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October 2016

Special Pricing on School-Pak for Qualified Schools

We’ve combined our popular POWER MIG® 210 MP multi-process welder with the new Square Wave® TIG 200 AC/DC TIG /Stick welder into a School-Pak™ at an education-discounted price of $1,999. That’s $599 off the normal $2598 price for the two welders when purchased separately. Together, these two compact welders will handle SMAW, AC & DC GTAW, GMAW and FCAW welding. Each can be operated on 120V or 230V input. Contact your local authorized Lincoln Electric distributor or Lincoln Electric sales office to get started. MORE

Lincoln Electric Education Solutions – Teacher / Observer Program        

For the 2016-17 academic year and beyond, many schools are starting up welding programs or adding additional instructors to their team. New instructors may not know that Lincoln Electric offers a Teacher/Observer program designed to allow instructors to audit classes in The Lincoln Electric Welding School in Cleveland, OH. New or experienced teachers can learn how we teach, ask questions, troubleshoot their technique and more. Registration and course fees are free for up to one week for instructors from qualified schools. MORE

How Do You Attract Non-Traditional Students?

Photo courtesy of The Morning Journal

Is your school seeking to attract non-traditional students to STEM-related welding and manufacturing technology programs? Are you struggling to direct students to a skilled trades career path? Here’s a report from The Morning Journal about a recent Careers in STEM event at Lorain County Community College for area high school students presented by the college’s chapter of the Society of Women Engineers. The college used a Lincoln Electric VRTEX® virtual reality welding simulator to engage students and let them try their hand at SMAW welding. MORE

Welding Education is on the Rebound!

Across the country, welding education programs are starting up or returning to regions that shuttered their programs 5-20 years ago.  The Herald-Whig reports on a dual credit Industrial Maintenance certificate program at Hamilton High School in Quincy, Illinois. North Central Michigan College is partnering with the Industrial Arts Institute in the Petoskey, Michigan area to offer an associate degree in Welding. Butte College in Chico, California is seeking funding to enhance its welding program to prepare residents for ‘living-wage careers’.  All of these programs are being driven by the demands of local employers to provide qualified employees. Tell us what your community is doing to bring welding back. MORE

Buy MORE, Save MORE Promotion          

Are you looking for ways to engage students or save on program costs? The folks in Lincoln Electric’s Education Solutions group just made it easier to add VRTEX® Virtual Reality Welding Simulators to your welding program. For a limited time, when you purchase multiple units, your school can save $7,000 to $48,000 depending on model and quantity. Adding a VRTEX model can actually help you save money by reducing the steel or aluminum your students weld on along with the electrode or wire and shielding gas currently consumed in the early weeks of any welding class. MORE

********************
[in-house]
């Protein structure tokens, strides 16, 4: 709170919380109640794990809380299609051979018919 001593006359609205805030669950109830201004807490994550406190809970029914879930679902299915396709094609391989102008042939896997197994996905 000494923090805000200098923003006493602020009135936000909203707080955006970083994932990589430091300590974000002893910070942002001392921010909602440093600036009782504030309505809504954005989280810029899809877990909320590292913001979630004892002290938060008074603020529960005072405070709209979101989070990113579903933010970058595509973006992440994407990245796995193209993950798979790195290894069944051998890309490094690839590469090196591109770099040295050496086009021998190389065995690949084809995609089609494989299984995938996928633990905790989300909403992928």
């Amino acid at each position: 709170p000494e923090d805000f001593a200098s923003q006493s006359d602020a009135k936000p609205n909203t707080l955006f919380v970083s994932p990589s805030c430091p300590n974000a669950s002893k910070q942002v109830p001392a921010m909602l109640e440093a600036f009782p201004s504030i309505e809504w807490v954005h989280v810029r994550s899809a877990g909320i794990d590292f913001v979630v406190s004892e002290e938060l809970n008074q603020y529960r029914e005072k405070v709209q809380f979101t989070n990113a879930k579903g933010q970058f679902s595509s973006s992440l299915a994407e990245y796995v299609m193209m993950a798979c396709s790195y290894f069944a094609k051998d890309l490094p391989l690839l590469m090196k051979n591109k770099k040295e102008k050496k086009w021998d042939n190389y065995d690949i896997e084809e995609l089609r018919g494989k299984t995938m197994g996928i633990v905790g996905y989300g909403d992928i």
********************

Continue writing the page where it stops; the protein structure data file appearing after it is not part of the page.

How Do We Rebuild the American Dream for Those Without a College Education?

Here’s a set of suggestions on how to rebuild the path between high school and a middle class lifestyle that workers enjoyed in previous generations. ‘Middle skills’ jobs, including positions in advanced manufacturing, are 54 percent of the jobs in the U.S. with only 44 percent of American workers qualified to fill them.  First, crank up new CTE public-private partnerships to offer a seamless path to technical middle skills careers. Second, complete passage of the Strengthening Career and Technical Education for the 21st Century Act (H.R. 5587) recently approved 37-0 by the House Education and Workforce Committee to reauthorize the Perkins Act. Third, invest in STEM and CTE teacher recruitment, preparation and professional development. MORE

The Multiplier Effect: Creating a Culture of Educational Attainment         

The Times Record published this insightful article about a study on non-completers in Oklahoma. The surveys and focus groups revealed that ‘students whose parents hold some kind of secondary degree or certification are more likely to attain at least the same level of education themselves’. The study found that many students drop out of high school to avoid bullying issues. At the postsecondary level, non-completers tend to drop out because of a family emergency or crisis, often with loan debt and no degree to show for it. MORE


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